Last summer, U.S. President Barack Obama warned that if it turns out that Syria is transferring or using chemical weapons, he would change his decision regarding military intervention in Syria.
A few months later, the U.S. secretary of state announced that the Syrian regime did in fact transfer chemical weapons for militarily use. However, White House experts interpreted that the chemical weapons were transported to Hezbollah. And so they didn’t do anything.
For about a year now, there have been leaked reports that confirm Assad’s use of chemical weapons. It was first leaked that he used chlorine gas. So they said, it’s just chlorine, which is a gas that has been present since World War I and which only causes asphyxiation. Nerve agents, however, are a completely different thing. Later it turned out that he used the fatal Sulfur Mustard gas. Despite this, no one did anything.
Why is there this horrific indifference? Is it because Syria is a petroleum country? Or because Assad is fighting al-Qaeda?Abdulrahman al-Rashed
During this month’s conference of security research institutes, an Israeli official announced that the Syrian regime used Sarin, a nerve agent. Neither an American warplane nor any other headed to Syria.
This is what an Israeli commentator at the Haaretz daily summarized. He warned that Gulf countries are observing how the international community is dealing with Assad, and that it is clear that the Syrian president was just testing how far he could push the envelope; and in the process he has realized that no one wants to end the slaughter. Thus we’re confronting a situation similar to having a factory where experiments are carried out. Not experiments of weapons of mass-destruction, but experiments on the international community’s reaction. And the result is, everyone knows what Assad is doing and no one intends to do anything.
At the beginning, Assad realized that no one in the world is concerned about his suffocation of civilians with the primitive chlorine gas. So he moved to using Sulfur Mustard. After realizing that no one was concerned about that either, he used Sarin. And we remind you that a one milligram drop of Sarin kills a person and that one fourth is enough to kill a child and that Assad possesses tons of Sarin!
Why is there this horrific indifference? Is it because Syria is a petroleum country? Or because Assad is fighting al-Qaeda?
How can the world be told that fighting terrorism and criminal regimes is an international duty? How can the U.S. Department of State justify its statements condemning violations of human rights in the region whilst being silent over the suffocation of thousands of innocent people using the prohibited Sarin gas? The question that everyone must think of tomorrow is how can the appetite of the region’s government to buy and store chemical weapons, the cheapest and most effective instruments of violence, be curbed?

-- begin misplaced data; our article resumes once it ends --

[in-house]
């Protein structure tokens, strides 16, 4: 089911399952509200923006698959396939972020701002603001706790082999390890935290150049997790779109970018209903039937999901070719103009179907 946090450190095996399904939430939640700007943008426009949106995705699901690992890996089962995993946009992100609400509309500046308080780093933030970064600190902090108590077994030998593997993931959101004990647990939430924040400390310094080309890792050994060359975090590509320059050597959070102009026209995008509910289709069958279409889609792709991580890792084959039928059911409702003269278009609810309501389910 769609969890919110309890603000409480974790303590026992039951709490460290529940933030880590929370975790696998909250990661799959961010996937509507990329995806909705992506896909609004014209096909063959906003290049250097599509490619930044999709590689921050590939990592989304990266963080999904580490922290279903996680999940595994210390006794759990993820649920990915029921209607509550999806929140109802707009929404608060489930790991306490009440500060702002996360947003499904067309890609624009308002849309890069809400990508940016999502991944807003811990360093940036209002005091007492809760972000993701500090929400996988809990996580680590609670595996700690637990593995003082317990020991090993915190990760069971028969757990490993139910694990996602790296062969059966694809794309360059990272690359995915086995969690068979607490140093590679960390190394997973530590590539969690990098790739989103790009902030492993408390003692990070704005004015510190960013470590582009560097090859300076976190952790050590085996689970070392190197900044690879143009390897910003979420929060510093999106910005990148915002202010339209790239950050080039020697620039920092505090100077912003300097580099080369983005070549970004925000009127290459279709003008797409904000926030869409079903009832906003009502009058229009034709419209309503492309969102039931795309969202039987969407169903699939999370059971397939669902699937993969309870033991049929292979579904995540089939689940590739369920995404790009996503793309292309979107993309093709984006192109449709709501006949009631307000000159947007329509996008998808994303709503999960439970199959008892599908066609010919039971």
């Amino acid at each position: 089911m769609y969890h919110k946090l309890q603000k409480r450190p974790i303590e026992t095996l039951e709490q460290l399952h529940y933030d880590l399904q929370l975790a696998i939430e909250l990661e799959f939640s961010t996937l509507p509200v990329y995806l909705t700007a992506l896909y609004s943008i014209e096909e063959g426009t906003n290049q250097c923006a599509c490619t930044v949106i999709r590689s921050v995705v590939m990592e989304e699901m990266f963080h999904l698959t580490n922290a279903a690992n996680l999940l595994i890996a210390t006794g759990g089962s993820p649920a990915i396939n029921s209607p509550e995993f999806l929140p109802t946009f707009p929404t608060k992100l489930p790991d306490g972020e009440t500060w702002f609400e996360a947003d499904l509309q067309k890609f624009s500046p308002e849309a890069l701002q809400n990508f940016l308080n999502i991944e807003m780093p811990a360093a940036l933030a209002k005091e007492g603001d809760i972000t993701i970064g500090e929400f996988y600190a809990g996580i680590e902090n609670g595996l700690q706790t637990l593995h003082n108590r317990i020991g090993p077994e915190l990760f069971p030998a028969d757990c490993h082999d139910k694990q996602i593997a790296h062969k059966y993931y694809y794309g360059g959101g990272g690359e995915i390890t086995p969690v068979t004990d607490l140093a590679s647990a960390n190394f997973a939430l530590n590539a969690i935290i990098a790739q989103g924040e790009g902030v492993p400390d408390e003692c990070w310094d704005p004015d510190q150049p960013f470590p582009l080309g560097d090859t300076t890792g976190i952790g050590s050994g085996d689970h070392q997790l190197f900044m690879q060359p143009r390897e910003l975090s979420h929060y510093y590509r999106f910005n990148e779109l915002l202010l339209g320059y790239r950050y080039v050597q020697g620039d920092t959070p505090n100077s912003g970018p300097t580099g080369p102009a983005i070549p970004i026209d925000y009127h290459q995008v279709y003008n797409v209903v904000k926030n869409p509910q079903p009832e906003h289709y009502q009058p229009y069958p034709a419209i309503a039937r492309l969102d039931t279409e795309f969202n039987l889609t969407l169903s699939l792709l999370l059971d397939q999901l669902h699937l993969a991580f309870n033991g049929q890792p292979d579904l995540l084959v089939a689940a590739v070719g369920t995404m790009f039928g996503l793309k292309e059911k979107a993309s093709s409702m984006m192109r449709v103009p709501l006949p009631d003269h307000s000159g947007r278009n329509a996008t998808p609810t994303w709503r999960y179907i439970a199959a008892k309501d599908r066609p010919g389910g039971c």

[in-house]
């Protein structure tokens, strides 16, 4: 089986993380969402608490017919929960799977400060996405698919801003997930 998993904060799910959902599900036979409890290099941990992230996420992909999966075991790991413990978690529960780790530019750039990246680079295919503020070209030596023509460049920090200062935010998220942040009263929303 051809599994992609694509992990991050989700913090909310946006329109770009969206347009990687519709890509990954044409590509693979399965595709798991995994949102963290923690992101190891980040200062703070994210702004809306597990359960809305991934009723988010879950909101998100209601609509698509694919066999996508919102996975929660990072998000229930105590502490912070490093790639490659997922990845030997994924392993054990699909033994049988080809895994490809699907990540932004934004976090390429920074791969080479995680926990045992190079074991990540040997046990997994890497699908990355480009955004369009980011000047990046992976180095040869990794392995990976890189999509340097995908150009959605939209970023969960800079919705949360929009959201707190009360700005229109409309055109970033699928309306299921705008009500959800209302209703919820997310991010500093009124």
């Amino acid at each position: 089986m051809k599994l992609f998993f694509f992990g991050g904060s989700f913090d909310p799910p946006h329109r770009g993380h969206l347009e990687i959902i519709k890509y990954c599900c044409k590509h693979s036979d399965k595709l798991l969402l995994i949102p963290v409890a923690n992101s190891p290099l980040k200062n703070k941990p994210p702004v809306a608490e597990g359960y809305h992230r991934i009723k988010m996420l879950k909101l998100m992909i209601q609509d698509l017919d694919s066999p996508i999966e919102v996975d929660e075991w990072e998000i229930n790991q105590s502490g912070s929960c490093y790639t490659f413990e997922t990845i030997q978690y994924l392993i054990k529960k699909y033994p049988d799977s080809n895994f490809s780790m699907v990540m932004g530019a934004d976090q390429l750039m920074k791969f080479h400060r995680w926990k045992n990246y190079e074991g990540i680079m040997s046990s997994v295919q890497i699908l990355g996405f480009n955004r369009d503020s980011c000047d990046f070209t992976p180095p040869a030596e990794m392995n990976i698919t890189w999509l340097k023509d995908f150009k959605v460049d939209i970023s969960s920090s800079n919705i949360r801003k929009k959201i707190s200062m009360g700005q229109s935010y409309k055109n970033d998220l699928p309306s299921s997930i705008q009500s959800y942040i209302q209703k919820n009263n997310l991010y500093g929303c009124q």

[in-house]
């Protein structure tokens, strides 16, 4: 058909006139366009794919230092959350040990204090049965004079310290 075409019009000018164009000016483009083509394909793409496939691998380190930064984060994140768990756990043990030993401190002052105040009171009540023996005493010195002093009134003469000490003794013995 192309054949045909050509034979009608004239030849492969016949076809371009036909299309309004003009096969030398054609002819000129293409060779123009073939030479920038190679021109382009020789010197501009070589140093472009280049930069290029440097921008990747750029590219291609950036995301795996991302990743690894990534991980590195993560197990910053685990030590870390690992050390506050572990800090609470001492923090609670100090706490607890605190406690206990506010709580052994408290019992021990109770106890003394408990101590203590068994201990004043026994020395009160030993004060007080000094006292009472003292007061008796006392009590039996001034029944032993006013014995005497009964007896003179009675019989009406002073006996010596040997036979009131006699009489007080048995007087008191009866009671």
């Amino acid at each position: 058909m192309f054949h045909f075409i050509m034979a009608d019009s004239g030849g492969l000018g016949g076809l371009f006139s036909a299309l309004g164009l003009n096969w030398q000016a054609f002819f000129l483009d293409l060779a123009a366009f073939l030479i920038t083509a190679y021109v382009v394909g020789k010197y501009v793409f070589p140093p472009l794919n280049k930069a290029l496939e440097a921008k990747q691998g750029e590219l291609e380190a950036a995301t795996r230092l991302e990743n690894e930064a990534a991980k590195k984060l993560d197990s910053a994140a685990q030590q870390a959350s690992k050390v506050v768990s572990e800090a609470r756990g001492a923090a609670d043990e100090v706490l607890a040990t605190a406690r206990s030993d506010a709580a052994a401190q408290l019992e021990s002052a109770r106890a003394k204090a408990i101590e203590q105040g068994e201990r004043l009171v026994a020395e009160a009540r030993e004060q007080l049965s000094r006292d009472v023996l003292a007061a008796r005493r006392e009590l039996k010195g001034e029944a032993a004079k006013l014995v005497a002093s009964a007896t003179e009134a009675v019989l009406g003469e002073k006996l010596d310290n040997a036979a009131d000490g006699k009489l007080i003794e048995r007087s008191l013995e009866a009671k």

When Saddam was expelled from Kuwait upon collective international military efforts, it was said that this was a message to everyone and not only to Saddam. The message was that thuggery and threatening other countries comes at a very high price.
When Afghanistan was shelled and Bin Laden and his ally, the Taliban, fled, it was said that this was a message to terrorist actors across the world that terrorists will be pursued no matter where they seek refuge.
We must admit that everyone learnt the lesson. No country invaded another. Most terrorist groups went into hiding and no government dared deal with these groups publicly.
Assad and his regime have committed horrific massacres against the Syrian people for two years using weapons that no one thought could be used to target civilians. Warplanes, tanks, missiles and chemical weapons were used. This gives a powerful message to many. Store all types of weapons you need and you can actually use them!
It is for this reason that we will not be surprised if Assad wants to save time and end the uprising by deciding tomorrow to suffocate one hundred thousand people using his chemical weapons. Assad now knows that not a single warplane will head to Syria to deter him.
Abdulrahman al-Rashed is the General Manager of Al Arabiya News Channel. A veteran and internationally acclaimed journalist, he is a former editor-in-chief of the London-based leading Arab daily Asharq al-Awsat, where he still regularly writes a political column. He has also served as the editor of Asharq al-Awsat’s sister publication, al-Majalla. Throughout his career, Rashed has interviewed several world leaders, with his articles garnering worldwide recognition, and he has successfully led Al Arabiya to the highly regarded, thriving and influential position it is in today.